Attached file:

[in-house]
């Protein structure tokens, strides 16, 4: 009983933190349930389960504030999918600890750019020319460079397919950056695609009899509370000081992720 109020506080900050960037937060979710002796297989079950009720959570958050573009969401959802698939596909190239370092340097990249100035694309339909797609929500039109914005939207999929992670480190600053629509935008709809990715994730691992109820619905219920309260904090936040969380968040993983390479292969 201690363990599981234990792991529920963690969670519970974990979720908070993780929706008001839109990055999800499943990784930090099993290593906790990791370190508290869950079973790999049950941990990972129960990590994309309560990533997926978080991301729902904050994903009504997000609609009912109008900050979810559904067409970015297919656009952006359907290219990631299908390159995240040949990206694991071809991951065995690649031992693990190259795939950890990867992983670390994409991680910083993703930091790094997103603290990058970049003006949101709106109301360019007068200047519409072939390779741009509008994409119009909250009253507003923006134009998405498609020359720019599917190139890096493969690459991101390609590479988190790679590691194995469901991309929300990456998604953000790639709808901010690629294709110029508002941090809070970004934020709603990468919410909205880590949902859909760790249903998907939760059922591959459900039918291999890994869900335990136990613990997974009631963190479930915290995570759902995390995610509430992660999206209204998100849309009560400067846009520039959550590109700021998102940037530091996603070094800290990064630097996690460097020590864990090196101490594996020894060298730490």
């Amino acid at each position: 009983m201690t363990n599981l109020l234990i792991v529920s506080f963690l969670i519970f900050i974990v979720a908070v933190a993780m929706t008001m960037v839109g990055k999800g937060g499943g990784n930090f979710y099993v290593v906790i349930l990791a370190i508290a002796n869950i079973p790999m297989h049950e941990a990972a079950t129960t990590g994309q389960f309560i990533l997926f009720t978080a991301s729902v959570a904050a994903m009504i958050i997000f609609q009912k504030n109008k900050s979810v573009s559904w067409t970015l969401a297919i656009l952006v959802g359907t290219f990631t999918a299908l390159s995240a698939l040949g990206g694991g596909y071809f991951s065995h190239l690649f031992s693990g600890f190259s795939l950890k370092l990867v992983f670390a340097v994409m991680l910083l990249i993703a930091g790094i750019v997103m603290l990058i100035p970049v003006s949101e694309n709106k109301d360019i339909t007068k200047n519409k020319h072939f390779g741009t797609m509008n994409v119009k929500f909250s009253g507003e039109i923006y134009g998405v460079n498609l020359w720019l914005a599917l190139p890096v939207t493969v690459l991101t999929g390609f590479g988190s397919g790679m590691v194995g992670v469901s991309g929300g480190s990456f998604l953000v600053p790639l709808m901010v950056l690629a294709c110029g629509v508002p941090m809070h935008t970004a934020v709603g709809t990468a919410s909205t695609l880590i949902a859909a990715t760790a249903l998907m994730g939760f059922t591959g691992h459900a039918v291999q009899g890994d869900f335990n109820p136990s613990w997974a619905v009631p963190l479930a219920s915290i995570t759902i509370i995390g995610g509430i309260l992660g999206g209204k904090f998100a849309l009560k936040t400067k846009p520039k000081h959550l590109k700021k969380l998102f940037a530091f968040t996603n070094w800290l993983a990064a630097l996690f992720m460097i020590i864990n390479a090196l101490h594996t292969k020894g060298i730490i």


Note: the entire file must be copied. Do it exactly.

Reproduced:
[in-house]
């Protein structure tokens, strides 16, 4: 009983933190349930389960504030999918600890750019020319460079397919950056695609009899509370000081992720 109020506080900050960037937060979710002796297989079950009720959570958050573009969401959802698939596909190239370092340097990249100035694309339909797609929500039109914005939207999929992670480190600053629509935008709809990715994730691992109820619905219920309260904090936040969380968040993983390479292969 201690363990599981234990792991529920963690969670519970974990979720908070993780929706008001839109990055999800499943990784930090099993290593906790990791370190508290869950079973790999049950941990990972129960990590994309309560990533997926978080991301729902904050994903009504997000609609009912109008900050979810559904067409970015297919656009952006359907290219990631299908390159995240040949990206694991071809991951065995690649031992693990190259795939950890990867992983670390994409991680910083993703930091790094997103603290990058970049003006949101709106109301360019007068200047519409072939390779741009509008994409119009909250009253507003923006134009998405498609020359720019599917190139890096493969690459991101390609590479988190790679590691194995469901991309929300990456998604953000790639709808901010690629294709110029508002941090809070970004934020709603990468919410909205880590949902859909760790249903998907939760059922591959459900039918291999890994869900335990136990613990997974009631963190479930915290995570759902995390995610509430992660999206209204998100849309009560400067846009520039959550590109700021998102940037530091996603070094800290990064630097996690460097020590864990090196101490594996020894060298730490």
């Amino acid at each position: 009983m201690t363990n599981l109020l234990i792991v529920s506080f963690l969670i519970f900050i974990v979720a908070v933190a993780m929706t008001m960037v839109g990055k999800g937060g499943g990784n930090f979710y099993v290593v906790i349930l990791a370190i508290a002796n869950i079973p790999m297989h049950e941990a990972a079950t129960t990590g994309q389960f309560i990533l997926f009720t978080a991301s729902v959570a904050a994903m009504i958050i997000f609609q009912k504030n109008k900050s979810v573009s559904w067409t970015l969401a297919i656009l952006v959802g359907t290219f990631t999918a299908l390159s995240a698939l040949g990206g694991g596909y071809f991951s065995h190239l690649f031992s693990g600890f190259s795939l950890k370092l990867v992983f670390a340097v994409m991680l910083l990249i993703a930091g790094i750019v997103m603290l990058i100035p970049v003006s949101e694309n709106k109301d360019i339909t007068k200047n519409k020319h072939f390779g741009t797609m509008n994409v119009k929500f909250s009253g507003e039109i923006y134009g998405v460079n498609l020359w720019l914005a599917l190139p890096v939207t493969v690459l991101t999929g390609f590479g988190s397919g790679m590691v194995g992670v469901s991309g929300g480190s990456f998604l953000v600053p790639l709808m901010v950056l690629a294709c110029g629509v508002p941090m809070h935008t970004a934020v709603g709809t990468a919410s909205t695609l880590i949902a859909a990715t760790a249903l998907m994730g939760f059922t591959g691992h459900a039918v291999q009899g890994d869900f335990n109820p136990s613990w997974a619905v009631p963190l479930a219920s915290i995570t759902i509370i995390g995610g509430i309260l992660g999206g209204k904090f998100a849309l009560k936040t400067k846009p520039k000081h959550l590109k700021k969380l998102f940037a530091f968040t996603n070094w800290l993983a990064a630097l996690f992720m460097i020590i864990n390479a090196l101490h594996t292969k020894g060298i730490i």